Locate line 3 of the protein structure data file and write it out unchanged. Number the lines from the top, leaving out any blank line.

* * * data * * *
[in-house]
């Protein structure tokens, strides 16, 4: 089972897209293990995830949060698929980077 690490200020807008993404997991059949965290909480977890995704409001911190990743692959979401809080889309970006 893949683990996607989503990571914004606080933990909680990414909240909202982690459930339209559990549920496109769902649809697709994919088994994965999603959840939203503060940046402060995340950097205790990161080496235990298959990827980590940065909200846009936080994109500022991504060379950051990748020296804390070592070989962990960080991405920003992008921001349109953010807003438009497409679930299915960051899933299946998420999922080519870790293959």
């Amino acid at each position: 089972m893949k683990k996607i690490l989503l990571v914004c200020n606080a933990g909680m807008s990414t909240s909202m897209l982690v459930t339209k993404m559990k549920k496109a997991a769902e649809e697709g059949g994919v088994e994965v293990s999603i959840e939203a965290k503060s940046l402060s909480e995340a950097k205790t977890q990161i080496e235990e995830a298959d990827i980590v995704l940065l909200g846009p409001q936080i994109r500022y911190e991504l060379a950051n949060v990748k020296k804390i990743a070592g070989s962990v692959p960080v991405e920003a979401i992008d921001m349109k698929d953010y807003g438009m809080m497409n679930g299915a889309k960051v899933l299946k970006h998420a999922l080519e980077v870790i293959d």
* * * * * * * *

């Amino acid at each position: 089972m893949k683990k996607i690490l989503l990571v914004c200020n606080a933990g909680m807008s990414t909240s909202m897209l982690v459930t339209k993404m559990k549920k496109a997991a769902e649809e697709g059949g994919v088994e994965v293990s999603i959840e939203a965290k503060s940046l402060s909480e995340a950097k205790t977890q990161i080496e235990e995830a298959d990827i980590v995704l940065l909200g846009p409001q936080i994109r500022y911190e991504l060379a950051n949060v990748k020296k804390i990743a070592g070989s962990v692959p960080v991405e920003a979401i992008d921001m349109k698929d953010y807003g438009m809080m497409n679930g299915a889309k960051v899933l299946k970006h998420a999922l080519e980077v870790i293959d």